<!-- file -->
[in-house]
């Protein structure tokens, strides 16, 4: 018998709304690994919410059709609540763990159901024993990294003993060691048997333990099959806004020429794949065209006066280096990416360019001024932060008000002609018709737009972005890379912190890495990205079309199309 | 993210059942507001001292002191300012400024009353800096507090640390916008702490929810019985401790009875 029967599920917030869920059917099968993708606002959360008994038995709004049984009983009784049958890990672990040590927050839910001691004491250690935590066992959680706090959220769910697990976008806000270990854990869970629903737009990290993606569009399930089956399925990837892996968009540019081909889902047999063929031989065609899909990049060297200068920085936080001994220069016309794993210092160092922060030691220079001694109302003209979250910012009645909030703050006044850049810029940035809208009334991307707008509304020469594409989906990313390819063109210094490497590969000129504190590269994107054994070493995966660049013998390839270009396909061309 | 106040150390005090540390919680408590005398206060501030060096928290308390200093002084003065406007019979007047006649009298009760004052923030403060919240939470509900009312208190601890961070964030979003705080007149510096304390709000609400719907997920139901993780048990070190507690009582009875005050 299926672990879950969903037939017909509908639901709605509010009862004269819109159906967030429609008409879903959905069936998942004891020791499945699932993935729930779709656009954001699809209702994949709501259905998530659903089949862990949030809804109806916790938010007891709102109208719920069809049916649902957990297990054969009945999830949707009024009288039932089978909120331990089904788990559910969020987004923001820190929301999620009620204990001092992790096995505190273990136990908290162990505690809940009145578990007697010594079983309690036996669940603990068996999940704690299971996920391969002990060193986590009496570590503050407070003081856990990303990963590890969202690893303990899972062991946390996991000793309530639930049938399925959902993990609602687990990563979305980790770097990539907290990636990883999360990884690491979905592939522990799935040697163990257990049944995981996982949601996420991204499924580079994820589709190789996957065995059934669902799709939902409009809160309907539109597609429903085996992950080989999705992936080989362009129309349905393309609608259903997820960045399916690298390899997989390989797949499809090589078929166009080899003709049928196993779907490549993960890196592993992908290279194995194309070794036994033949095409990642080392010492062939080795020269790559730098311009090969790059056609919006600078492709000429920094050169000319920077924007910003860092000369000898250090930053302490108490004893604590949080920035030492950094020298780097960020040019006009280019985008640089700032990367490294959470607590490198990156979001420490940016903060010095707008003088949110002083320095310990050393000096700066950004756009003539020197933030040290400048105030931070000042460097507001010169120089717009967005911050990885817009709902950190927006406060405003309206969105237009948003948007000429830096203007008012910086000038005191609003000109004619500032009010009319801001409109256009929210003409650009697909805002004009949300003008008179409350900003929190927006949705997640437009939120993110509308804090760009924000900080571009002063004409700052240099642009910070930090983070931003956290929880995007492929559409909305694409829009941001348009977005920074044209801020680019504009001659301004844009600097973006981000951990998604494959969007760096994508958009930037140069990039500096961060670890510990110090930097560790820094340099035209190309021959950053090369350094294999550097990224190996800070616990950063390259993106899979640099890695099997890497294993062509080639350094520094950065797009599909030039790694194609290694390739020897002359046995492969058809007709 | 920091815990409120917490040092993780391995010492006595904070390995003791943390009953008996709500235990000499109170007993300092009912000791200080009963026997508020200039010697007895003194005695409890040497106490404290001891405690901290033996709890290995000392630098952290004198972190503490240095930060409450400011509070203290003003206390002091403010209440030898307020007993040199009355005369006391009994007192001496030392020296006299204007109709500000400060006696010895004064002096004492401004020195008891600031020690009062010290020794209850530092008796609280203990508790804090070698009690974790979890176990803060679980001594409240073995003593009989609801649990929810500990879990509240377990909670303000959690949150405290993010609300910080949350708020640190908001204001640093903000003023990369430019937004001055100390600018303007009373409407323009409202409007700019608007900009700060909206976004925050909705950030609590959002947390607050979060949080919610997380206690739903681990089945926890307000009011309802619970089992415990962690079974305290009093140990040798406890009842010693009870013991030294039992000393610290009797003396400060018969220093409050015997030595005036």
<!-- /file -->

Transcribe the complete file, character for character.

[in-house]
């Protein structure tokens, strides 16, 4: 018998709304690994919410059709609540763990159901024993990294003993060691048997333990099959806004020429794949065209006066280096990416360019001024932060008000002609018709737009972005890379912190890495990205079309199309 | 993210059942507001001292002191300012400024009353800096507090640390916008702490929810019985401790009875 029967599920917030869920059917099968993708606002959360008994038995709004049984009983009784049958890990672990040590927050839910001691004491250690935590066992959680706090959220769910697990976008806000270990854990869970629903737009990290993606569009399930089956399925990837892996968009540019081909889902047999063929031989065609899909990049060297200068920085936080001994220069016309794993210092160092922060030691220079001694109302003209979250910012009645909030703050006044850049810029940035809208009334991307707008509304020469594409989906990313390819063109210094490497590969000129504190590269994107054994070493995966660049013998390839270009396909061309 | 106040150390005090540390919680408590005398206060501030060096928290308390200093002084003065406007019979007047006649009298009760004052923030403060919240939470509900009312208190601890961070964030979003705080007149510096304390709000609400719907997920139901993780048990070190507690009582009875005050 299926672990879950969903037939017909509908639901709605509010009862004269819109159906967030429609008409879903959905069936998942004891020791499945699932993935729930779709656009954001699809209702994949709501259905998530659903089949862990949030809804109806916790938010007891709102109208719920069809049916649902957990297990054969009945999830949707009024009288039932089978909120331990089904788990559910969020987004923001820190929301999620009620204990001092992790096995505190273990136990908290162990505690809940009145578990007697010594079983309690036996669940603990068996999940704690299971996920391969002990060193986590009496570590503050407070003081856990990303990963590890969202690893303990899972062991946390996991000793309530639930049938399925959902993990609602687990990563979305980790770097990539907290990636990883999360990884690491979905592939522990799935040697163990257990049944995981996982949601996420991204499924580079994820589709190789996957065995059934669902799709939902409009809160309907539109597609429903085996992950080989999705992936080989362009129309349905393309609608259903997820960045399916690298390899997989390989797949499809090589078929166009080899003709049928196993779907490549993960890196592993992908290279194995194309070794036994033949095409990642080392010492062939080795020269790559730098311009090969790059056609919006600078492709000429920094050169000319920077924007910003860092000369000898250090930053302490108490004893604590949080920035030492950094020298780097960020040019006009280019985008640089700032990367490294959470607590490198990156979001420490940016903060010095707008003088949110002083320095310990050393000096700066950004756009003539020197933030040290400048105030931070000042460097507001010169120089717009967005911050990885817009709902950190927006406060405003309206969105237009948003948007000429830096203007008012910086000038005191609003000109004619500032009010009319801001409109256009929210003409650009697909805002004009949300003008008179409350900003929190927006949705997640437009939120993110509308804090760009924000900080571009002063004409700052240099642009910070930090983070931003956290929880995007492929559409909305694409829009941001348009977005920074044209801020680019504009001659301004844009600097973006981000951990998604494959969007760096994508958009930037140069990039500096961060670890510990110090930097560790820094340099035209190309021959950053090369350094294999550097990224190996800070616990950063390259993106899979640099890695099997890497294993062509080639350094520094950065797009599909030039790694194609290694390739020897002359046995492969058809007709 | 920091815990409120917490040092993780391995010492006595904070390995003791943390009953008996709500235990000499109170007993300092009912000791200080009963026997508020200039010697007895003194005695409890040497106490404290001891405690901290033996709890290995000392630098952290004198972190503490240095930060409450400011509070203290003003206390002091403010209440030898307020007993040199009355005369006391009994007192001496030392020296006299204007109709500000400060006696010895004064002096004492401004020195008891600031020690009062010290020794209850530092008796609280203990508790804090070698009690974790979890176990803060679980001594409240073995003593009989609801649990929810500990879990509240377990909670303000959690949150405290993010609300910080949350708020640190908001204001640093903000003023990369430019937004001055100390600018303007009373409407323009409202409007700019608007900009700060909206976004925050909705950030609590959002947390607050979060949080919610997380206690739903681990089945926890307000009011309802619970089992415990962690079974305290009093140990040798406890009842010693009870013991030294039992000393610290009797003396400060018969220093409050015997030595005036």